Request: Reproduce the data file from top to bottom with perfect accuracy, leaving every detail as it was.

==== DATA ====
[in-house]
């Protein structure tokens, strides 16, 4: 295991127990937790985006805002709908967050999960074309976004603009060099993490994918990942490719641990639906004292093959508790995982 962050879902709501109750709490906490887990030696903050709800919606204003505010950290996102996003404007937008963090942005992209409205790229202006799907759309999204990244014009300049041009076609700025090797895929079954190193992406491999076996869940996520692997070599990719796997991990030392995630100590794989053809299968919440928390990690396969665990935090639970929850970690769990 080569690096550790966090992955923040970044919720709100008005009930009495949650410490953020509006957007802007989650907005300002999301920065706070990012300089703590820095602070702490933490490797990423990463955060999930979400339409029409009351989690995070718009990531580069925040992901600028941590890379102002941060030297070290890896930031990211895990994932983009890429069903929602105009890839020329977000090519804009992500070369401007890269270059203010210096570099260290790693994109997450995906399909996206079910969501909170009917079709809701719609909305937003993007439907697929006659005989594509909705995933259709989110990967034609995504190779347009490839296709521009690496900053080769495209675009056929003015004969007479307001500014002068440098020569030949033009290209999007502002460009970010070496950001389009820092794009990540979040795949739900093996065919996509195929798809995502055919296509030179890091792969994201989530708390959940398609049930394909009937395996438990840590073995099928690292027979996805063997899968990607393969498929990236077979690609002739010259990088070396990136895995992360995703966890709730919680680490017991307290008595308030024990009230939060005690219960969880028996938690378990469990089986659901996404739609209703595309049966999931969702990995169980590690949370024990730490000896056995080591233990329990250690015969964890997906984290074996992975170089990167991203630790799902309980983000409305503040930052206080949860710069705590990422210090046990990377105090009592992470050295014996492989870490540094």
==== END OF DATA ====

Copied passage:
[in-house]
């Protein structure tokens, strides 16, 4: 295991127990937790985006805002709908967050999960074309976004603009060099993490994918990942490719641990639906004292093959508790995982 962050879902709501109750709490906490887990030696903050709800919606204003505010950290996102996003404007937008963090942005992209409205790229202006799907759309999204990244014009300049041009076609700025090797895929079954190193992406491999076996869940996520692997070599990719796997991990030392995630100590794989053809299968919440928390990690396969665990935090639970929850970690769990 080569690096550790966090992955923040970044919720709100008005009930009495949650410490953020509006957007802007989650907005300002999301920065706070990012300089703590820095602070702490933490490797990423990463955060999930979400339409029409009351989690995070718009990531580069925040992901600028941590890379102002941060030297070290890896930031990211895990994932983009890429069903929602105009890839020329977000090519804009992500070369401007890269270059203010210096570099260290790693994109997450995906399909996206079910969501909170009917079709809701719609909305937003993007439907697929006659005989594509909705995933259709989110990967034609995504190779347009490839296709521009690496900053080769495209675009056929003015004969007479307001500014002068440098020569030949033009290209999007502002460009970010070496950001389009820092794009990540979040795949739900093996065919996509195929798809995502055919296509030179890091792969994201989530708390959940398609049930394909009937395996438990840590073995099928690292027979996805063997899968990607393969498929990236077979690609002739010259990088070396990136895995992360995703966890709730919680680490017991307290008595308030024990009230939060005690219960969880028996938690378990469990089986659901996404739609209703595309049966999931969702990995169980590690949370024990730490000896056995080591233990329990250690015969964890997906984290074996992975170089990167991203630790799902309980983000409305503040930052206080949860710069705590990422210090046990990377105090009592992470050295014996492989870490540094």